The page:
Office inventories take a hit as concerns over omicron variants add to growing demand slowdown

Pedestrians walk past commercial real estate in Manhattan.

Michael Nagle | Bloomberg | Getty Images

Shares of the nation’s largest office REITs fell further on Tuesday as the office market faces new concerns over the Omicron variant of Covid. This comes on top of a further cooling in demand for office space, which had improved significantly in the first half of this year, with vaccinations against Covid19 promising a safe return to work.

Shares of the largest office real estate investment firms, like Boston Properties, SL Green, Douglas Emmett and Alexandria Real Estate Equities, all fell sharply on Friday, when word of the variant spread, and have yet to recovered. These shares had risen by around 25% since the start of the year.

The S&P 500 also fell on Tuesday, down more than 1.5% in morning trading.

New office demand fell in October to the lowest rate since the first quarter of this year, according to a new report from VTS, a commercial real estate asset management company. This is the second consecutive monthly decline. Since peaking in August this year, demand is now down 30% nationwide.

VTS tracks new tenant office visits, in person and virtually, in major US markets as an indicator of upcoming office rental activity.

Demand for new office space had increased from the low in June 2020. It had increased by 444% in August of this year. The growth in demand was likely due to a more optimistic return-to-work scenario, as cases of Covid19 decline and vaccinations ramp up. But new concerns are turning the trend upside down.

“As we move past 18 months since the start of the pandemic, employers and employees have largely adapted to a new way of working and in many cases that means permanent remote or semi-remote work. “said Nick Romito, CEO of VTS.” The longer we stay in limbo – the place where, even with vaccines and better Covid-19 treatments, there is still trepidation about return to work – the more likely it is that we will have a permanent loss in demand for office space and possibly a new normal. Time is not on the side of renting office space.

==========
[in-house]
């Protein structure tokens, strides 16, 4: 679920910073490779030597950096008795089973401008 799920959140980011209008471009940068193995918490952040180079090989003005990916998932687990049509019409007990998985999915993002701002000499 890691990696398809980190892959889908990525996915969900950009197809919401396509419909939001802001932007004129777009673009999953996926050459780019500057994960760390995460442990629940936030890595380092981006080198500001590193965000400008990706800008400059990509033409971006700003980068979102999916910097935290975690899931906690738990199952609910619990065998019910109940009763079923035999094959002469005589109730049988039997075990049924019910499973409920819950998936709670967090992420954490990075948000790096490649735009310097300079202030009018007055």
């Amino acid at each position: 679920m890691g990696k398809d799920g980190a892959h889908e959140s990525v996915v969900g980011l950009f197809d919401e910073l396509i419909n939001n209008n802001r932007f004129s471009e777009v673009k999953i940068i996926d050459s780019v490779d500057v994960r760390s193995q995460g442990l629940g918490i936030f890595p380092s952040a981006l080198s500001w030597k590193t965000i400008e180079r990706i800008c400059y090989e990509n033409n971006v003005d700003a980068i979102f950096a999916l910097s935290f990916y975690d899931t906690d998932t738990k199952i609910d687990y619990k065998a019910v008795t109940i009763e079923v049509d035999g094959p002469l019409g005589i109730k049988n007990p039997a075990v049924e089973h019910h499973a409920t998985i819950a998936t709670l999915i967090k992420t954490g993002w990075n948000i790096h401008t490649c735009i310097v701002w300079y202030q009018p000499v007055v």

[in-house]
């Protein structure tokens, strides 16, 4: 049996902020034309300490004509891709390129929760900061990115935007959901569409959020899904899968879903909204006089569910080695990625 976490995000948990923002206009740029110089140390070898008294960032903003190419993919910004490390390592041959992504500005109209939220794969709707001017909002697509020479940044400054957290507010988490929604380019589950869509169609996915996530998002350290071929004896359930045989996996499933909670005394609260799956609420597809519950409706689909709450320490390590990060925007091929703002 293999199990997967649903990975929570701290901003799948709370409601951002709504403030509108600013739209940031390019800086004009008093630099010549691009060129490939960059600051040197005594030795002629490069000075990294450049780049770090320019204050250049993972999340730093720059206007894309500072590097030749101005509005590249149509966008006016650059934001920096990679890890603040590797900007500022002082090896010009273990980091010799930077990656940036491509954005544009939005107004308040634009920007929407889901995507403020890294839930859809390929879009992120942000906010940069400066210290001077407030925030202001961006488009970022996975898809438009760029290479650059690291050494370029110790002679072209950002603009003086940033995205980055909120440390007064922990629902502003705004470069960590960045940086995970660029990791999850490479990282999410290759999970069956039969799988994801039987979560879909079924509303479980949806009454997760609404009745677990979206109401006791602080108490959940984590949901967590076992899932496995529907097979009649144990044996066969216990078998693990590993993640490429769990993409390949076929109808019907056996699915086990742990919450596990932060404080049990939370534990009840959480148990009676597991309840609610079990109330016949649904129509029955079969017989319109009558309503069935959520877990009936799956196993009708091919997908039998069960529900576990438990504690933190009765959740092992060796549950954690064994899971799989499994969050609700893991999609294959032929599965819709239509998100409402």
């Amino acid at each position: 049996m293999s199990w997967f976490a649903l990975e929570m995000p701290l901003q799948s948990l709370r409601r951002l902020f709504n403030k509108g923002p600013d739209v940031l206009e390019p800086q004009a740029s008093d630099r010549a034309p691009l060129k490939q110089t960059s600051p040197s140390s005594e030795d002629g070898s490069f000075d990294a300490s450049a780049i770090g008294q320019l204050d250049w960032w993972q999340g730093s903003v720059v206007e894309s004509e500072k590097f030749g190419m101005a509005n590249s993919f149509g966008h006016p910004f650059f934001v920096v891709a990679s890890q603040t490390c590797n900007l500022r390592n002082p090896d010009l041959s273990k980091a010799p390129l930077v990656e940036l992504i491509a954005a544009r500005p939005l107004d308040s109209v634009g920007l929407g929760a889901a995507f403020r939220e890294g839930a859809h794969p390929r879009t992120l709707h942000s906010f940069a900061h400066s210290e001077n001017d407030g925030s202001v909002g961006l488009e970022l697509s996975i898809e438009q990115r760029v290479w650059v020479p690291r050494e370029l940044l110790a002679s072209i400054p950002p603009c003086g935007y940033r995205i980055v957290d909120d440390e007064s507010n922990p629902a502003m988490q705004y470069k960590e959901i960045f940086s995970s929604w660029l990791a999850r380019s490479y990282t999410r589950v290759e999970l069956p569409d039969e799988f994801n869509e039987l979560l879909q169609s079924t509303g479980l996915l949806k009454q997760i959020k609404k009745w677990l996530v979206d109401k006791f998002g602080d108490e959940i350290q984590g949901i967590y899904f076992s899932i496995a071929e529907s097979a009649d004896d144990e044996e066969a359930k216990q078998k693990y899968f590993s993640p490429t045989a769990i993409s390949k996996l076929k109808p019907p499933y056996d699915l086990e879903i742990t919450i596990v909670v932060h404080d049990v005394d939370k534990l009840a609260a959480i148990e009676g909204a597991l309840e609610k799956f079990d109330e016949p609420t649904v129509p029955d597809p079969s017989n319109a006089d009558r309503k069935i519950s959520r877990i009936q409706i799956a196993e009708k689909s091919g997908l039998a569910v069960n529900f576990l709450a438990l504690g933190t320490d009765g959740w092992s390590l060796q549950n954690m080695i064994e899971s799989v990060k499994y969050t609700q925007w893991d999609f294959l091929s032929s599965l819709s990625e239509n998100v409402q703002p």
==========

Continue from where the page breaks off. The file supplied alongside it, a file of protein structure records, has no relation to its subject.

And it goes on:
While all major markets saw lower demand, Los Angeles, San Francisco, Boston and Seattle had the worst. On the other hand, New York, Chicago and Washington, DC, saw new demand drop 10% or less in October. The differences between these markets are likely due to their strength before the pandemic (DC and New York were extremely strong), as well as the prevalence of companies with user-friendly remote work environments.

Demand also varies depending on the type of property. This is not taken into account in the national table.

“The divergence between the premium desktop and the generic desktop is accelerating,” said Alexander Goldfarb, senior research analyst at Piper Sandler. “The bulk of leasing occurs in new construction and buildings that have been heavily renovated recently. The losers are ordinary office towers. Covid has accelerated this trend.”

Goldfarb said he was less concerned with the variant and more with competition between companies for a quality workforce.

“The big problem for these companies is the big resignation. Companies are reluctant to force a return to power if they feel their employees can quit and go to another company,” Goldfarb said.

Businesses can use the latest variant to push back the return to office space, he argues, but office fundamentals are still favorable.

“Our concern on the REIT side is that the bureau is going to be a repeat of the retail business during the Amazon crisis a few years ago. Equity performance is pulling away from fundamentals,” he said.